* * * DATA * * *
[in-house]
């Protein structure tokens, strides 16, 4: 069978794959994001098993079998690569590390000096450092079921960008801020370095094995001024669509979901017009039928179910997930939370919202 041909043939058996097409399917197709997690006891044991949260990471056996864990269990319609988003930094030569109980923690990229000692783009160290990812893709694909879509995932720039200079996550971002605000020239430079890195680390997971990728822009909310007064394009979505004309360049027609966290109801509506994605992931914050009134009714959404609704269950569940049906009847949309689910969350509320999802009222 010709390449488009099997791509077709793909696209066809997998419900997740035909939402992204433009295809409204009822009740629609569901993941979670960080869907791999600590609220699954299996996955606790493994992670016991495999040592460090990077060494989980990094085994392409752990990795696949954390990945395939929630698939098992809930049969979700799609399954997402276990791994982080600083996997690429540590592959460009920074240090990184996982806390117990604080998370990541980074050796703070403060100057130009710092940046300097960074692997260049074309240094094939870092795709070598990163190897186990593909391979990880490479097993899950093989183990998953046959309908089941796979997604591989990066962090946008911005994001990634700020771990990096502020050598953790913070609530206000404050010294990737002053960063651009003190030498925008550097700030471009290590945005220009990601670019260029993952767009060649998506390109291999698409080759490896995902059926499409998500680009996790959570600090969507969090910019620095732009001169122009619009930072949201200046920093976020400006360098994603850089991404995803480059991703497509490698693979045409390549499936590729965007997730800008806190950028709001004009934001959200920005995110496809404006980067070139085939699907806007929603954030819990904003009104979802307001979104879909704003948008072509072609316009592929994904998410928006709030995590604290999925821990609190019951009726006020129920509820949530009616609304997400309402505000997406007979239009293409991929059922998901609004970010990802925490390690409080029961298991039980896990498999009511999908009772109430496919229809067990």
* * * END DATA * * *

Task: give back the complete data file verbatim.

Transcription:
[in-house]
């Protein structure tokens, strides 16, 4: 069978794959994001098993079998690569590390000096450092079921960008801020370095094995001024669509979901017009039928179910997930939370919202 041909043939058996097409399917197709997690006891044991949260990471056996864990269990319609988003930094030569109980923690990229000692783009160290990812893709694909879509995932720039200079996550971002605000020239430079890195680390997971990728822009909310007064394009979505004309360049027609966290109801509506994605992931914050009134009714959404609704269950569940049906009847949309689910969350509320999802009222 010709390449488009099997791509077709793909696209066809997998419900997740035909939402992204433009295809409204009822009740629609569901993941979670960080869907791999600590609220699954299996996955606790493994992670016991495999040592460090990077060494989980990094085994392409752990990795696949954390990945395939929630698939098992809930049969979700799609399954997402276990791994982080600083996997690429540590592959460009920074240090990184996982806390117990604080998370990541980074050796703070403060100057130009710092940046300097960074692997260049074309240094094939870092795709070598990163190897186990593909391979990880490479097993899950093989183990998953046959309908089941796979997604591989990066962090946008911005994001990634700020771990990096502020050598953790913070609530206000404050010294990737002053960063651009003190030498925008550097700030471009290590945005220009990601670019260029993952767009060649998506390109291999698409080759490896995902059926499409998500680009996790959570600090969507969090910019620095732009001169122009619009930072949201200046920093976020400006360098994603850089991404995803480059991703497509490698693979045409390549499936590729965007997730800008806190950028709001004009934001959200920005995110496809404006980067070139085939699907806007929603954030819990904003009104979802307001979104879909704003948008072509072609316009592929994904998410928006709030995590604290999925821990609190019951009726006020129920509820949530009616609304997400309402505000997406007979239009293409991929059922998901609004970010990802925490390690409080029961298991039980896990498999009511999908009772109430496919229809067990």